Chances are, the image of Conan you have in your head right now owes a lot to artist Frank Frazetta: His version of the famous barbarian—complete with rippling muscles, pulsating veins, and copious amounts of sword swinging—would come to define the character for generations. But the look that people most associate with Conan didn’t come about until the character’s stories were reprinted decades after Robert E. Howard’s death.

“In 1966, Lancer Books published new paperbacks of Robert E. Howard's Conan series and hired my grandfather to do the cover art,” Sara Frazetta, Frazetta's granddaughter owner and operator of Frazetta Girls, tells Mental Floss. You could argue that Frazetta’s powerful covers were what drew most people to Conan during the '60s and '70s, and in recent years the collector’s market seems to validate that opinion. In 2012, the original painting for his Lancer version of Conan the Conqueror sold at auction for $1,000,000. Later, his Conan the Destroyer went for $1.5 million.

Still, despite all of Frazetta’s accomplishments, his granddaughter said there was one thing he always wanted: “His only regret was that he wished Robert E. Howard was alive so he could have seen what he did with his character.”

7. CONAN’S FIRST MARVEL COMIC WAS ALMOST CANCELED AFTER SEVEN ISSUES.

The cover to Marvel's Conan the Barbarian #21
Marvel Entertainment

Conan’s origins as a pulp magazine hero made him a natural fit for the medium’s logical evolution: the comic book. And in 1970, the character got his first high-profile comic launch when Marvel’s Conan The Barbarian hit shelves, courtesy of writer Roy Thomas and artist Barry Windsor-Smith.

Though now it’s hailed as one of the company’s highlights from the ‘70s, the book was nearly canceled after a mere seven issues. The problem is that while the debut issue sold well, each of the next six dropped in sales, leading Marvel’s then editor-in-chief, Stan Lee, to pull the book from production after the seventh issue hit stands.

Thomas pled his case, and Lee agreed to give Conan one last shot. But this time instead of the book coming out every month, it would be every two months. The plan worked, and soon sales were again on the rise and the book would stay in publication until 1993, again as a monthly. This success gave way to the Savage Sword of Conan, an oversized black-and-white spinoff magazine from Marvel that was aimed at adult audiences. It, too, was met with immense success, lasting from 1974 to 1995.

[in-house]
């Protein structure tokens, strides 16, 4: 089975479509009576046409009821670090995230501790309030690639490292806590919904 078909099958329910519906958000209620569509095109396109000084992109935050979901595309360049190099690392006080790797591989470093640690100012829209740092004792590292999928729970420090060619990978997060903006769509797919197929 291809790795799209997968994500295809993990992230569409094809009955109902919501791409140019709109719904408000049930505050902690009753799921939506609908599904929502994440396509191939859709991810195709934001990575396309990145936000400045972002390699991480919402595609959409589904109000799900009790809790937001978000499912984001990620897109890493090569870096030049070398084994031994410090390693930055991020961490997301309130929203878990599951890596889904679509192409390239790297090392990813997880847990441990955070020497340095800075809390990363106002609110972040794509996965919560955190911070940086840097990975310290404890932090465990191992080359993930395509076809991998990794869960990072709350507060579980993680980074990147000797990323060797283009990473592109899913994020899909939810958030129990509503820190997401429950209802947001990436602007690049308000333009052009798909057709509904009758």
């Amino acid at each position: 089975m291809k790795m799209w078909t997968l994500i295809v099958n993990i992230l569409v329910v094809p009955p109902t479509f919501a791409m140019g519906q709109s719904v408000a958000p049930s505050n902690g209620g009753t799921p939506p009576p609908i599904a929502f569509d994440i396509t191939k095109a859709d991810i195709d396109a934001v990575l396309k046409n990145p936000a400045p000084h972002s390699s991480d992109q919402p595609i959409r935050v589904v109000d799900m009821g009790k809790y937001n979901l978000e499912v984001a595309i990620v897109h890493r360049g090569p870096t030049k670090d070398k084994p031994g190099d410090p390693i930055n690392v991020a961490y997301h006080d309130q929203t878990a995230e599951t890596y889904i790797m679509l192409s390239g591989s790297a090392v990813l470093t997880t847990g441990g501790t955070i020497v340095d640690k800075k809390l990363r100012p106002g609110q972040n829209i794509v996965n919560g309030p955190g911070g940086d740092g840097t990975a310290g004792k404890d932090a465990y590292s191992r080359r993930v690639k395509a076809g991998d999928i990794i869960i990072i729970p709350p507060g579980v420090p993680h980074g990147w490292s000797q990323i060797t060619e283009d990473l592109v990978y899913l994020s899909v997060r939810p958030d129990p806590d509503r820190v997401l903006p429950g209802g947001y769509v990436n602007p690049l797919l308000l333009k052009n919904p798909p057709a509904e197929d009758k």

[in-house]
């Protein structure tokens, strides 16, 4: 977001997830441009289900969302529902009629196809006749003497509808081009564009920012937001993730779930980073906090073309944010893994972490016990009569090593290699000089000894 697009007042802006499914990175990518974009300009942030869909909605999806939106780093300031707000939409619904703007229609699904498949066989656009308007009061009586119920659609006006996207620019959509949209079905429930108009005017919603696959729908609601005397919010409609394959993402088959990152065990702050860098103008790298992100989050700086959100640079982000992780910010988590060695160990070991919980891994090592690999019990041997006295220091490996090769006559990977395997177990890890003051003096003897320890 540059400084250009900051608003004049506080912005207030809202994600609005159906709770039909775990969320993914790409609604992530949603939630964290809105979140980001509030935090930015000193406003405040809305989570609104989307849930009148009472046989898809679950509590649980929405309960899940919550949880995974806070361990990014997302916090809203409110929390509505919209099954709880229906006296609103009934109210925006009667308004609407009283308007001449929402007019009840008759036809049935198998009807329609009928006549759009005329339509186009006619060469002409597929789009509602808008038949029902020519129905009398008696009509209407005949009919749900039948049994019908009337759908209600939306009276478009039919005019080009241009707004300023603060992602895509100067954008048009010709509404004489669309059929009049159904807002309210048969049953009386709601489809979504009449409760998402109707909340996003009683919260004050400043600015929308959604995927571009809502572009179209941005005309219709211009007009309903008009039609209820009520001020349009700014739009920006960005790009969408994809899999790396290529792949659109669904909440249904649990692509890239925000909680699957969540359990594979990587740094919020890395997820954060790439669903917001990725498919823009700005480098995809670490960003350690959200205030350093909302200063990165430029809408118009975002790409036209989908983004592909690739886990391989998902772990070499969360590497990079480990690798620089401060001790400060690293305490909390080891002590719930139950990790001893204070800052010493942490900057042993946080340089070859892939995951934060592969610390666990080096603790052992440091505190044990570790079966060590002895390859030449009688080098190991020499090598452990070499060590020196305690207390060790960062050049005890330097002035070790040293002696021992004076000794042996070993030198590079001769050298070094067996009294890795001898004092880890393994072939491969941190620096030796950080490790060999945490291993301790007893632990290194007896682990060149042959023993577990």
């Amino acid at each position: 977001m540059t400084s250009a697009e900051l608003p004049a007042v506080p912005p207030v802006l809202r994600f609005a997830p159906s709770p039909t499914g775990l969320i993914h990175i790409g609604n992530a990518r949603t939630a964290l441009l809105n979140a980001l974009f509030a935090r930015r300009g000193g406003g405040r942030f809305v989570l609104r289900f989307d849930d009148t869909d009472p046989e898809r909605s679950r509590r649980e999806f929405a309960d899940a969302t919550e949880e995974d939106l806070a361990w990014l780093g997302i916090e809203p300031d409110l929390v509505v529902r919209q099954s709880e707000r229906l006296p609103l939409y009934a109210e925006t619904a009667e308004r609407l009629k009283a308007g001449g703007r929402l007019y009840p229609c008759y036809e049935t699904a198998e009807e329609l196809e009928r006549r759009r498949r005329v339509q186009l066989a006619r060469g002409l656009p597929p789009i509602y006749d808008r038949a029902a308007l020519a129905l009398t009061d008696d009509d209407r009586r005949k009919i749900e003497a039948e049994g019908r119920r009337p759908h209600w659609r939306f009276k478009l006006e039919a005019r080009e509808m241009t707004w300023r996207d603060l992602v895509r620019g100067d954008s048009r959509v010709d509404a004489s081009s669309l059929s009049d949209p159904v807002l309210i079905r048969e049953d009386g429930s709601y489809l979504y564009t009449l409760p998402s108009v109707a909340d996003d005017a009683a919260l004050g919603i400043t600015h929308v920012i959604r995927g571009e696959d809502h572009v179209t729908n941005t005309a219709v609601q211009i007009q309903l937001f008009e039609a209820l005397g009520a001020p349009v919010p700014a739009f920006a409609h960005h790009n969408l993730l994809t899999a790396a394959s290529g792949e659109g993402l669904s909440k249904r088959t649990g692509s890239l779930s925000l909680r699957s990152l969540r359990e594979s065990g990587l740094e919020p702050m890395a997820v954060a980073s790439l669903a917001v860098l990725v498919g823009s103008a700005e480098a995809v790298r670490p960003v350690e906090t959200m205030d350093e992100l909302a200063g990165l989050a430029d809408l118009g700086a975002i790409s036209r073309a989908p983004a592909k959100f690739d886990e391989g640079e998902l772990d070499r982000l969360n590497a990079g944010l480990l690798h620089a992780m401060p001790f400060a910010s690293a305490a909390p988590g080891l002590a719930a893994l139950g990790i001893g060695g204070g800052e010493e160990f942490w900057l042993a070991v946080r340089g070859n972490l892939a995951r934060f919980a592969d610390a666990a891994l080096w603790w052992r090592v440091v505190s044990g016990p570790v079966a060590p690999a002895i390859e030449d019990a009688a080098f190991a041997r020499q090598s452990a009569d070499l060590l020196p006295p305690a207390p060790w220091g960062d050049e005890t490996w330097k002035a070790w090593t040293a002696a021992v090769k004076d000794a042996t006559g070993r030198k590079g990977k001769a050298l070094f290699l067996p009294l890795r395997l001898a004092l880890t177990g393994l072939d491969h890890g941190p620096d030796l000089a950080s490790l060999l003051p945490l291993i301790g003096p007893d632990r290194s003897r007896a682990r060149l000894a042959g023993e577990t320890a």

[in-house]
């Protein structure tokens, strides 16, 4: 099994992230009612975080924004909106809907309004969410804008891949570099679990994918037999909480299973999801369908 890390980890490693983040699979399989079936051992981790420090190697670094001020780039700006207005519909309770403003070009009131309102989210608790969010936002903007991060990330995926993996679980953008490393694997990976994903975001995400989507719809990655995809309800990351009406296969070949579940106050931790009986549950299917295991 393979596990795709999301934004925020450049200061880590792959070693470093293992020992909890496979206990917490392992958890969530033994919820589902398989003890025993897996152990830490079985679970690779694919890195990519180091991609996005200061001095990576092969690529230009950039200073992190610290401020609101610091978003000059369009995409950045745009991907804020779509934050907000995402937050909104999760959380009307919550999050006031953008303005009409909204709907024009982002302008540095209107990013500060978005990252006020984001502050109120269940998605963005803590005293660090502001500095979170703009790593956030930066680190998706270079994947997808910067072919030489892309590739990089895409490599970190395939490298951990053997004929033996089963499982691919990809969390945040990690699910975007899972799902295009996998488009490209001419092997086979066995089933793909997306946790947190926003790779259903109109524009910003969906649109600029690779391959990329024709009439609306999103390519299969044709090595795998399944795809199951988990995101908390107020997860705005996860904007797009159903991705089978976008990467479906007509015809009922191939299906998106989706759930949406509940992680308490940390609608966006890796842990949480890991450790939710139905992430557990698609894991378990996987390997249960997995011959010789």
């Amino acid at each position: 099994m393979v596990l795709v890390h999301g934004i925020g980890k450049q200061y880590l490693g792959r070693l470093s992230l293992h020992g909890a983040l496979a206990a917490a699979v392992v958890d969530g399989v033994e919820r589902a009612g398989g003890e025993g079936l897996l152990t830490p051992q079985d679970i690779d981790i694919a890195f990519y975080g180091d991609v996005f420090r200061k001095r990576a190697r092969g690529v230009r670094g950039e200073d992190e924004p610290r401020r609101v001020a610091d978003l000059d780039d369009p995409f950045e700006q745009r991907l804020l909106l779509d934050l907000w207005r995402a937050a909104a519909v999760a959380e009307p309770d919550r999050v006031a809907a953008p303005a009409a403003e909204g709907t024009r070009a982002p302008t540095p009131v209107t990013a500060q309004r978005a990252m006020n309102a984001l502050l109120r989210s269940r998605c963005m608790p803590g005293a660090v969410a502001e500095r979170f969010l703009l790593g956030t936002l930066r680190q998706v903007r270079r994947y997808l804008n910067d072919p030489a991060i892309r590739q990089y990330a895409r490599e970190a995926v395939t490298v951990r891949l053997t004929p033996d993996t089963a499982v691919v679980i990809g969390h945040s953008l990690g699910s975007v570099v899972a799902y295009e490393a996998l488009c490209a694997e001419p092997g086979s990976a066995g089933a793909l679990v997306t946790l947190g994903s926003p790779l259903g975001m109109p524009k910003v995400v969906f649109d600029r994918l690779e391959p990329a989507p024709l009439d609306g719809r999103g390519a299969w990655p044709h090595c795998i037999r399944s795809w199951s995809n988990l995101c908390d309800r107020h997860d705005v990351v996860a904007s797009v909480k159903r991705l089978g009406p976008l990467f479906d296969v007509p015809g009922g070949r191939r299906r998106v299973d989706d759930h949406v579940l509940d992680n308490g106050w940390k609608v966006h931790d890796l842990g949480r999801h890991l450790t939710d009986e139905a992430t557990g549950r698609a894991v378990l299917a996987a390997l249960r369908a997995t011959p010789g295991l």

8. OLIVER STONE WROTE A FOUR-HOUR, POST-APOCALYPTIC CONAN MOVIE.

John Milius’s 1982 Conan movie is a classic of the sword and sorcery genre, but its original script from Oliver Stone didn’t resemble the final product at all. In fact, it barely resembled anything related to Conan. Stone’s Conan would have been set on a post-apocalyptic Earth, where the barbarian would do battle against a host of mutant pigs, insects, and hyenas. Not only that, but it would have also been just one part of a 12-film saga that would be modeled on the release schedule of the James Bond series.

The original producers were set to move ahead with Stone’s script with Stone co-directing alongside an up-and-coming special effects expert named Ridley Scott, but they were turned down by all of their prospects. With no co-director and a movie that would likely be too ambitious to ever actually get finished, they sold the rights to producer Dino De Laurentiis, who helped bring in Milius.

9. BARACK OBAMA IS A FAN (AND WAS TURNED INTO A BARBARIAN HIMSELF).

When President Barack Obama sent out a mass email in 2015 to the members of Organizing for Action, he was looking to get people to offer up stories about how they got involved within their community—their origin stories, if you will. In this mass email, the former Commander-in-Chief detailed his own origin, with a shout out to a certain barbarian:

“I grew up loving comic books. Back in the day, I was pretty into Conan the Barbarian and Spiderman.

Anyone who reads comics can tell you, every main character has an origin story—the fateful and usually unexpected sequence of events that made them who they are.”

This bit of trivia was first made public in 2008 in a Daily Telegraph article on 50 facts about the president. That led to Devil’s Due Publishing immortalizing the POTUS in the 2009 comic series Barack the Barbarian, which had him decked out in his signature loincloth doing battle against everyone from Sarah Palin to Dick Cheney.

10. J.R.R. TOLKIEN WAS ALSO A CONAN DEVOTEE.

The father of 20th century fantasy may always be J.R.R. Tolkien, but Howard is a close second in many fans' eyes. Though Tolkien’s work has found its way into more scholarly literary circles, Howard’s can sometimes get categorized as low-brow. Quality recognizes quality, however, and during a conversation with Tolkien, writer L. Sprague de Camp—who himself edited and touched-up numerous Conan stories—said The Lord of the Rings author admitted that he “rather liked” Howard’s Conan stories during a conversation with him. He didn’t expand upon it, nor was de Camp sure which Conan tale he actually read (though it was likely “Shadows in the Moonlight”), but the seal of approval from Tolkien himself goes a long way toward validation.